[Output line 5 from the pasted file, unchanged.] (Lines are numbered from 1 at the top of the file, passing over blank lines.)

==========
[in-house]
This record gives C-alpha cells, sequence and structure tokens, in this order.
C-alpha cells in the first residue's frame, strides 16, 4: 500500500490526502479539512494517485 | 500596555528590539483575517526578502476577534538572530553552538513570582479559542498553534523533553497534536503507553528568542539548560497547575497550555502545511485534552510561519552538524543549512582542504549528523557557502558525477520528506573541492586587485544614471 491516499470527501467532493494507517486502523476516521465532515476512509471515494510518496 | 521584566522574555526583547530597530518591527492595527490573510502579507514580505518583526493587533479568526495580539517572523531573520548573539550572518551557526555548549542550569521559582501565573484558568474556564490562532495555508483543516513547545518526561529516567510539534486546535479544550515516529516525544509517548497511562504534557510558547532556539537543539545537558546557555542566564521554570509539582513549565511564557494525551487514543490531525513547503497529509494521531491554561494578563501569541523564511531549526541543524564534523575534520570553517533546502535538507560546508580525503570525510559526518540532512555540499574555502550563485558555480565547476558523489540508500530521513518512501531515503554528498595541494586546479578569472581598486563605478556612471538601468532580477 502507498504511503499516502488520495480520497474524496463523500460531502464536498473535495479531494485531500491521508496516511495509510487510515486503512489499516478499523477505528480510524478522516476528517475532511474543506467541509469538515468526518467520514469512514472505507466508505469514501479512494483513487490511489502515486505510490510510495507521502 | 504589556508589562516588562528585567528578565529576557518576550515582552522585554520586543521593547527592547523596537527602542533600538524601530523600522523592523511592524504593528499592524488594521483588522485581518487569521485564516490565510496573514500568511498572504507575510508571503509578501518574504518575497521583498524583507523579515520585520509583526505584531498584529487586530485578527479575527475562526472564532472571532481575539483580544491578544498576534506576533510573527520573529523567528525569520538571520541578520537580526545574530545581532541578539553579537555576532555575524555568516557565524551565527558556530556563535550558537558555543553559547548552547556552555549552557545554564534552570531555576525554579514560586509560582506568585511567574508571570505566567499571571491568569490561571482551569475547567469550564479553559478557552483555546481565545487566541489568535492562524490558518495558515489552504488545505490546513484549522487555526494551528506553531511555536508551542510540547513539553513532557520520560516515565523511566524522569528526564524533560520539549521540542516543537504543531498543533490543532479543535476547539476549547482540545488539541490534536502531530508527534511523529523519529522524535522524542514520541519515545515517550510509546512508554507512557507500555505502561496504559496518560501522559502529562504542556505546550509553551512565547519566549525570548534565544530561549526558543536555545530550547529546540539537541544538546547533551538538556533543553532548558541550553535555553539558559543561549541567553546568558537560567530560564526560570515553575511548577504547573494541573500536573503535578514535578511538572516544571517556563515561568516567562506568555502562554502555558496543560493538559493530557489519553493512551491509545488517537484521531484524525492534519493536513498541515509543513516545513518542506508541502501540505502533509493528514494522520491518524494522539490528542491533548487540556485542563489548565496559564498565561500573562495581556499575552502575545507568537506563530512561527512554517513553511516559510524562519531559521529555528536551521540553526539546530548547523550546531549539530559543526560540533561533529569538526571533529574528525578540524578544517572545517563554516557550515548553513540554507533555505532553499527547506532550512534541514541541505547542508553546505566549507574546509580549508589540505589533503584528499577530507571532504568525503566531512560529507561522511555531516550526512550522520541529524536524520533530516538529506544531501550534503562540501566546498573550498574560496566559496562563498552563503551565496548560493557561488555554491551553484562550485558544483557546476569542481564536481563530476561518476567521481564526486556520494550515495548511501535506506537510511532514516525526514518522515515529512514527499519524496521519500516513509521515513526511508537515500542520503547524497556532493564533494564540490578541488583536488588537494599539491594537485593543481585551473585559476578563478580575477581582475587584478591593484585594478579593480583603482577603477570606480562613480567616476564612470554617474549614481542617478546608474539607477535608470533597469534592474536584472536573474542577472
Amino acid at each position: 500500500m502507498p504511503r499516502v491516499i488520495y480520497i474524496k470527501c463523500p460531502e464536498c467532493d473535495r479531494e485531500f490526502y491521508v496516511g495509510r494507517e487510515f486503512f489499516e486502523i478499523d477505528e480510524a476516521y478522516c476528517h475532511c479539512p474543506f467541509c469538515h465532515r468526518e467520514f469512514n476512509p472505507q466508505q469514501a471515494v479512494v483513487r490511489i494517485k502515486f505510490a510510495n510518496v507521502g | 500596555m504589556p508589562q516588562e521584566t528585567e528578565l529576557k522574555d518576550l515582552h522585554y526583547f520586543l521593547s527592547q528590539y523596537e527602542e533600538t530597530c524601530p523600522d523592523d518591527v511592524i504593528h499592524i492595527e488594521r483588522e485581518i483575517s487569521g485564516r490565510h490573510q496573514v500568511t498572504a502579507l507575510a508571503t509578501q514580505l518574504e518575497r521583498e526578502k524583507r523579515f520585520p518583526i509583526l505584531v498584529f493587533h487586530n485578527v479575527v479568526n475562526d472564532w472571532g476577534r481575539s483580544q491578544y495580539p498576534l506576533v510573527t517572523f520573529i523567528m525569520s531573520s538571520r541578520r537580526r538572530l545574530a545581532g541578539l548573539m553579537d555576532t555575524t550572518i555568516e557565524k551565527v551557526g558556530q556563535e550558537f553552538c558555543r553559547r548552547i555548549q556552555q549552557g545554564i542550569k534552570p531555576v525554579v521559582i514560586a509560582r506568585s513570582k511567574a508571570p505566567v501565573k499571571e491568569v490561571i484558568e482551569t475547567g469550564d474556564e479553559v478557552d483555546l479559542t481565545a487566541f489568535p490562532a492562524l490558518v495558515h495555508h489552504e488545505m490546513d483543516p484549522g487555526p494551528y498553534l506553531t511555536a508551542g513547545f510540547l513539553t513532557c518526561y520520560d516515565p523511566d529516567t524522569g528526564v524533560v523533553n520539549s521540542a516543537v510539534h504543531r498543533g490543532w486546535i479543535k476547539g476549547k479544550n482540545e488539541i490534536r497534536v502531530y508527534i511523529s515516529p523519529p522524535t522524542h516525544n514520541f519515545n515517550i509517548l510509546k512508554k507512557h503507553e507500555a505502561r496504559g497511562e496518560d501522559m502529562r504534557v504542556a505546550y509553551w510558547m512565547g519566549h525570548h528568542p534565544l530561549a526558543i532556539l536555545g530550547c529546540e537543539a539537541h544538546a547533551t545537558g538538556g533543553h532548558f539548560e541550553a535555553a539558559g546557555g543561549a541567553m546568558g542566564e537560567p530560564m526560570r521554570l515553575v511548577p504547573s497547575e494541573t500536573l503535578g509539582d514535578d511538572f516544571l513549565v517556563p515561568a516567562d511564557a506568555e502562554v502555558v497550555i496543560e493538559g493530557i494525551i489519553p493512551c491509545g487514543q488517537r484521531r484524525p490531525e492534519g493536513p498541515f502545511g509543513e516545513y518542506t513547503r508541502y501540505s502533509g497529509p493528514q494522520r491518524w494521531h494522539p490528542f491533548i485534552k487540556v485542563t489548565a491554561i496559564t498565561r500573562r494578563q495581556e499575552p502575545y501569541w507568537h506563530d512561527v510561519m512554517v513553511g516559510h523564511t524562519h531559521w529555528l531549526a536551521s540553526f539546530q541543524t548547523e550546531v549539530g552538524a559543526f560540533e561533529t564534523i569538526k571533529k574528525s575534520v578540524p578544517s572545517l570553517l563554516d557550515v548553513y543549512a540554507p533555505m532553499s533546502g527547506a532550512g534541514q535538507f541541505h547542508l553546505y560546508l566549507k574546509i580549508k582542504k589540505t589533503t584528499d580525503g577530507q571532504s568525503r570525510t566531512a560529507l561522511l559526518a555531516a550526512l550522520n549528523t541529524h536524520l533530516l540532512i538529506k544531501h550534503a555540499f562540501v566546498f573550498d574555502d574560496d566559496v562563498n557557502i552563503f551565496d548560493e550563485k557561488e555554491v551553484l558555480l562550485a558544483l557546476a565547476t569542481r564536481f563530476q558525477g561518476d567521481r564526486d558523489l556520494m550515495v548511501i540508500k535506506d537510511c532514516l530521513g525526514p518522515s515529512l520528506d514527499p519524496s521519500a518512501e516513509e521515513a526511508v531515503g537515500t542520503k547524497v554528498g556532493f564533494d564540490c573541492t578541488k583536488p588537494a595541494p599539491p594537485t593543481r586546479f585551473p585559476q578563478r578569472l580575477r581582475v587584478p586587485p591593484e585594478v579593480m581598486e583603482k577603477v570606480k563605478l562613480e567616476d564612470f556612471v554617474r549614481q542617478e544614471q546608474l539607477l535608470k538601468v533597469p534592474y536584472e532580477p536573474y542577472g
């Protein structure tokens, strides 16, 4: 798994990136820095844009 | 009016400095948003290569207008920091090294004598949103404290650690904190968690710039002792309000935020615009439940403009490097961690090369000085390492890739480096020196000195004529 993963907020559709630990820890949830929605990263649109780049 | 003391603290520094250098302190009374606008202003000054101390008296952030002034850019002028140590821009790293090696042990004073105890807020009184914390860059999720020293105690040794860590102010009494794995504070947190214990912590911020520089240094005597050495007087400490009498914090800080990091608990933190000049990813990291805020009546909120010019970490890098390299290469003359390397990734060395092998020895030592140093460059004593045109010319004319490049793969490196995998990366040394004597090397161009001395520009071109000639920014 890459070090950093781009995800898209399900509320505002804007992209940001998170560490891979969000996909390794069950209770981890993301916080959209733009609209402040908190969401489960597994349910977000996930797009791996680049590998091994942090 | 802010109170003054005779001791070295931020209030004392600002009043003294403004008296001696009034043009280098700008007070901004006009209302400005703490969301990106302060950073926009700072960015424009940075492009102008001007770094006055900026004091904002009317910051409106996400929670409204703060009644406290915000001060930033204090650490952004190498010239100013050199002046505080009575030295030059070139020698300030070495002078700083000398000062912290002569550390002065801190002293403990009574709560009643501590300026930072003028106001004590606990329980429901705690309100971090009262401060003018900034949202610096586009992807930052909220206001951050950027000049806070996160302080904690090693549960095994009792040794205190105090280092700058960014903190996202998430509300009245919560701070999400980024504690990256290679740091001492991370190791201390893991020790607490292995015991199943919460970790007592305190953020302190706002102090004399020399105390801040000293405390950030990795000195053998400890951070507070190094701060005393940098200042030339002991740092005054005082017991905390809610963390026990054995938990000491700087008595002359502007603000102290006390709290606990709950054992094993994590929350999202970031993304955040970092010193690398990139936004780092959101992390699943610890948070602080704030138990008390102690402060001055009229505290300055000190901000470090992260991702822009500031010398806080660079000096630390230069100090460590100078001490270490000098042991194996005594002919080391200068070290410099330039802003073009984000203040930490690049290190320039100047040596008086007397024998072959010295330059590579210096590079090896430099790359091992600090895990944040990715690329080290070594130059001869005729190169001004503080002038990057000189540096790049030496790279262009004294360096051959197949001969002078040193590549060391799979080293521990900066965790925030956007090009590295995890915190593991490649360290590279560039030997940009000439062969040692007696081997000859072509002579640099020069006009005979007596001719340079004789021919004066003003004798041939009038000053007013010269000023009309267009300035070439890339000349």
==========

């Protein structure tokens, strides 16, 4: 798994990136820095844009 | 009016400095948003290569207008920091090294004598949103404290650690904190968690710039002792309000935020615009439940403009490097961690090369000085390492890739480096020196000195004529 993963907020559709630990820890949830929605990263649109780049 | 003391603290520094250098302190009374606008202003000054101390008296952030002034850019002028140590821009790293090696042990004073105890807020009184914390860059999720020293105690040794860590102010009494794995504070947190214990912590911020520089240094005597050495007087400490009498914090800080990091608990933190000049990813990291805020009546909120010019970490890098390299290469003359390397990734060395092998020895030592140093460059004593045109010319004319490049793969490196995998990366040394004597090397161009001395520009071109000639920014 890459070090950093781009995800898209399900509320505002804007992209940001998170560490891979969000996909390794069950209770981890993301916080959209733009609209402040908190969401489960597994349910977000996930797009791996680049590998091994942090 | 802010109170003054005779001791070295931020209030004392600002009043003294403004008296001696009034043009280098700008007070901004006009209302400005703490969301990106302060950073926009700072960015424009940075492009102008001007770094006055900026004091904002009317910051409106996400929670409204703060009644406290915000001060930033204090650490952004190498010239100013050199002046505080009575030295030059070139020698300030070495002078700083000398000062912290002569550390002065801190002293403990009574709560009643501590300026930072003028106001004590606990329980429901705690309100971090009262401060003018900034949202610096586009992807930052909220206001951050950027000049806070996160302080904690090693549960095994009792040794205190105090280092700058960014903190996202998430509300009245919560701070999400980024504690990256290679740091001492991370190791201390893991020790607490292995015991199943919460970790007592305190953020302190706002102090004399020399105390801040000293405390950030990795000195053998400890951070507070190094701060005393940098200042030339002991740092005054005082017991905390809610963390026990054995938990000491700087008595002359502007603000102290006390709290606990709950054992094993994590929350999202970031993304955040970092010193690398990139936004780092959101992390699943610890948070602080704030138990008390102690402060001055009229505290300055000190901000470090992260991702822009500031010398806080660079000096630390230069100090460590100078001490270490000098042991194996005594002919080391200068070290410099330039802003073009984000203040930490690049290190320039100047040596008086007397024998072959010295330059590579210096590079090896430099790359091992600090895990944040990715690329080290070594130059001869005729190169001004503080002038990057000189540096790049030496790279262009004294360096051959197949001969002078040193590549060391799979080293521990900066965790925030956007090009590295995890915190593991490649360290590279560039030997940009000439062969040692007696081997000859072509002579640099020069006009005979007596001719340079004789021919004066003003004798041939009038000053007013010269000023009309267009300035070439890339000349």